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A variety of tests for HIV are available, such as urine tests, blood tests, oral tests, and others. They look for the presence of antibodies to HIV (proteins that fight the infection). Regardless of the type of test used, a positive test result must be confirmed with an additional specific test before a diagnosis of HIV can be given.

HIV Tests: An Introduction

Several tests for HIV are available. These include:
  • Blood tests
  • Urine tests
  • Oral tests
  • Rapid tests
  • Home tests.

HIV Tests and Antibodies

When HIV enters the body, it begins to attack certain white blood cells called T4 lymphocyte cells (helper cells). Your doctor may also call them CD4 cells. The immune system then produces antibodies to fight off the infection. Thus, the presence of HIV antibodies results from being infected with HIV. Although these antibodies are ineffective at destroying HIV, their presence is used to confirm an infection. HIV tests look for the presence of HIV antibodies; they do not test for the virus itself.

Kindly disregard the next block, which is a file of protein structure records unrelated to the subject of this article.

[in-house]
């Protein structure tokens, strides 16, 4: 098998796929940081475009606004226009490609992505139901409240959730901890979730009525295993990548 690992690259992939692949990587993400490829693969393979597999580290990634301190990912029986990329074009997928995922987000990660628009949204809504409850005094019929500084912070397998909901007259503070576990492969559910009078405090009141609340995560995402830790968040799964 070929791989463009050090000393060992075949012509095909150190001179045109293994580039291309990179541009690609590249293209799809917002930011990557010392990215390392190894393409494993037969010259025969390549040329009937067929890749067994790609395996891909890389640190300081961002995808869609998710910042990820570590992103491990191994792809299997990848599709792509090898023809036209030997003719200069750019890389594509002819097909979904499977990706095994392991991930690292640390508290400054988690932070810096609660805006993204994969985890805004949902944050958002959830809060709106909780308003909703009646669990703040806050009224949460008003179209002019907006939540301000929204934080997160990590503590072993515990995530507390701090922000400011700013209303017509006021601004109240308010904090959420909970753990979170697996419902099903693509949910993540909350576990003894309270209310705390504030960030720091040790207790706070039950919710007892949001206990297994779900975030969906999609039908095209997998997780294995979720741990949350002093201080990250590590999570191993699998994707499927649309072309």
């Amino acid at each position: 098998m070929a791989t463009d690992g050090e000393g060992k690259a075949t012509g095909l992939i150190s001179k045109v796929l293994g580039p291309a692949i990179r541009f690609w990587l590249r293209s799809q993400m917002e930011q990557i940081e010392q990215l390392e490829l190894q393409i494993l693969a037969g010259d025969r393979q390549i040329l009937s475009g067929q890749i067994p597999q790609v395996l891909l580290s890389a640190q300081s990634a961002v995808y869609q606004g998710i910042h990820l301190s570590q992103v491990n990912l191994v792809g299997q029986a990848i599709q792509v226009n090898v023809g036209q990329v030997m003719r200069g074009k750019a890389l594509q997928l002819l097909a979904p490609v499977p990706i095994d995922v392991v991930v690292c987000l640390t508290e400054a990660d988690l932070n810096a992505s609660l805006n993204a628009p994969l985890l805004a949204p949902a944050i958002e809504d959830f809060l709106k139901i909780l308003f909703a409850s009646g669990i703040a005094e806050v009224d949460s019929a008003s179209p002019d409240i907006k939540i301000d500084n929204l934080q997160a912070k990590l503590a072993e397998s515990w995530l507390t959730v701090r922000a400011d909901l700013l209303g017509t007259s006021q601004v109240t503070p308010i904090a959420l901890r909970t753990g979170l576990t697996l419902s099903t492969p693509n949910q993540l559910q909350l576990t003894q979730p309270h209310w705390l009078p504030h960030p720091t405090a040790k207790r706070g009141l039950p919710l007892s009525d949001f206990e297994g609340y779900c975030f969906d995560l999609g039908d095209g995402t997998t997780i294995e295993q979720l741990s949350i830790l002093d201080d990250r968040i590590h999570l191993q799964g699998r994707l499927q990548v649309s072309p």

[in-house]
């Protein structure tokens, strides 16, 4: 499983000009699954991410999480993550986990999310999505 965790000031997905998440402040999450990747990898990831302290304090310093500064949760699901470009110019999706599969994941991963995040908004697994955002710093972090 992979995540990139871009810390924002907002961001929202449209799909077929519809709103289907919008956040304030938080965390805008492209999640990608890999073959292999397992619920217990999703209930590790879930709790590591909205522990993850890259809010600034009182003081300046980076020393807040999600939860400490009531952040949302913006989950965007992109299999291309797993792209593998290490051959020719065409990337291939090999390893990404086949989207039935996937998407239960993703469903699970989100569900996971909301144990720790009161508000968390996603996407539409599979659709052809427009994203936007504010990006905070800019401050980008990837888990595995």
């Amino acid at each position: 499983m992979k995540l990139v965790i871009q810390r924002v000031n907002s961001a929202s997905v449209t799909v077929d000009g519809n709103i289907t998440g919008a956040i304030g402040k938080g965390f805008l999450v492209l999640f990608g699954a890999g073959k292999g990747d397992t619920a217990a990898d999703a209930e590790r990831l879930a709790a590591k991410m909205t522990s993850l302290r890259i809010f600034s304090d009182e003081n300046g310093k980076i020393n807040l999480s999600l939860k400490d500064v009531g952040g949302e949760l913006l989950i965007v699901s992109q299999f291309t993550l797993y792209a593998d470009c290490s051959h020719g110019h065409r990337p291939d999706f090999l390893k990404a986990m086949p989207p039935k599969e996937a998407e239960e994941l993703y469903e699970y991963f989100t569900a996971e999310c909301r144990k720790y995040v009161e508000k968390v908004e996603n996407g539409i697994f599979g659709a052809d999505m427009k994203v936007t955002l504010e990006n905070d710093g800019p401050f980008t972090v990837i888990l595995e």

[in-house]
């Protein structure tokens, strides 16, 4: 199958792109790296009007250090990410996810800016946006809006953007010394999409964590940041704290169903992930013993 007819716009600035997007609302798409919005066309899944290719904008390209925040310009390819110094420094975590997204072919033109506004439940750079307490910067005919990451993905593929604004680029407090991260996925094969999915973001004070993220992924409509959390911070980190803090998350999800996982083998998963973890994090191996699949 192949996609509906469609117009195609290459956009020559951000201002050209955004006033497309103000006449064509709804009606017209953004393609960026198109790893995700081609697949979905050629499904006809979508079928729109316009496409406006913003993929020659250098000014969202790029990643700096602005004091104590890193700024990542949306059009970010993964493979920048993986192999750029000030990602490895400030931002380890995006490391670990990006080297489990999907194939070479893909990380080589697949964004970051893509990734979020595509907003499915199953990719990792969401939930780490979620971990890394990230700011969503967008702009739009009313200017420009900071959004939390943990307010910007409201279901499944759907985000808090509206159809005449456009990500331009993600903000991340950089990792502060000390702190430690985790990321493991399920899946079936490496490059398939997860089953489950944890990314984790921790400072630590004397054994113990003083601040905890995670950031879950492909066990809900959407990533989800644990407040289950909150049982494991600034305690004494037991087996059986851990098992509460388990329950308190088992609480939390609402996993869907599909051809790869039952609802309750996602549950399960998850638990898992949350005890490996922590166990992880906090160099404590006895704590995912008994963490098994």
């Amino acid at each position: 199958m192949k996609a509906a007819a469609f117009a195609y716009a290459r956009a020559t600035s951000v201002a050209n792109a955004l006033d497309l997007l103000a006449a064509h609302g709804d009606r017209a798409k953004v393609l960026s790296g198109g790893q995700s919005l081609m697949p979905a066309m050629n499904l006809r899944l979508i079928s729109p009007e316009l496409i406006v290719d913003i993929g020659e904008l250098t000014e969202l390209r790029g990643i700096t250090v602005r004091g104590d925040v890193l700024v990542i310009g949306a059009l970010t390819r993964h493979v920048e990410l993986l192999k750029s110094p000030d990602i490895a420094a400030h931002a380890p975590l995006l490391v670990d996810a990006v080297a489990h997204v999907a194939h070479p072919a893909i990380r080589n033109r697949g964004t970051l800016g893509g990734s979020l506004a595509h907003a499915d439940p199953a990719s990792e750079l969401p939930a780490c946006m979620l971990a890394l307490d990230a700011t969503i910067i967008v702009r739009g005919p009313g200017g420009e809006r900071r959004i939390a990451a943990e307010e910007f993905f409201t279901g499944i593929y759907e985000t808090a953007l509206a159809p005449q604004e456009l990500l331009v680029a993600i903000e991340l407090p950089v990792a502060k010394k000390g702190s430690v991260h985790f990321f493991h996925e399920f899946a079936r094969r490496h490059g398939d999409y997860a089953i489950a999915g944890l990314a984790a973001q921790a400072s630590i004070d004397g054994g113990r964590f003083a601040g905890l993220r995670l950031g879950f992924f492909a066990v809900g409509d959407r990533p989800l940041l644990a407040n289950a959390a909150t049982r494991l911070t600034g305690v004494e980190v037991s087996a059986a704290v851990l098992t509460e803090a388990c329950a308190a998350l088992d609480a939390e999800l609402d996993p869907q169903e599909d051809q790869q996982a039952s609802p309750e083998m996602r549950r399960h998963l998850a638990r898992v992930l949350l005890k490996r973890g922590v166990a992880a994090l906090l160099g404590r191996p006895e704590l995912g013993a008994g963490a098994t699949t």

Blood Tests for HIV

Several blood-based HIV tests are available:
  • ELISA or EIA for initial screening
  • Western blot to confirm the diagnosis
  • Other, newer blood tests.
Screening Tests: ELISA or EIA HIV
HIV testing consists of an initial screening with two types of blood tests commonly used to detect an infection. The most commonly used initial blood test is an enzyme immune assay (EIA) or the enzyme-linked immunosorbent assay (ELISA) test. If EIA test results show a reaction, the test is repeated on the same blood sample.
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Last reviewed by: Arthur Schoenstadt, MD
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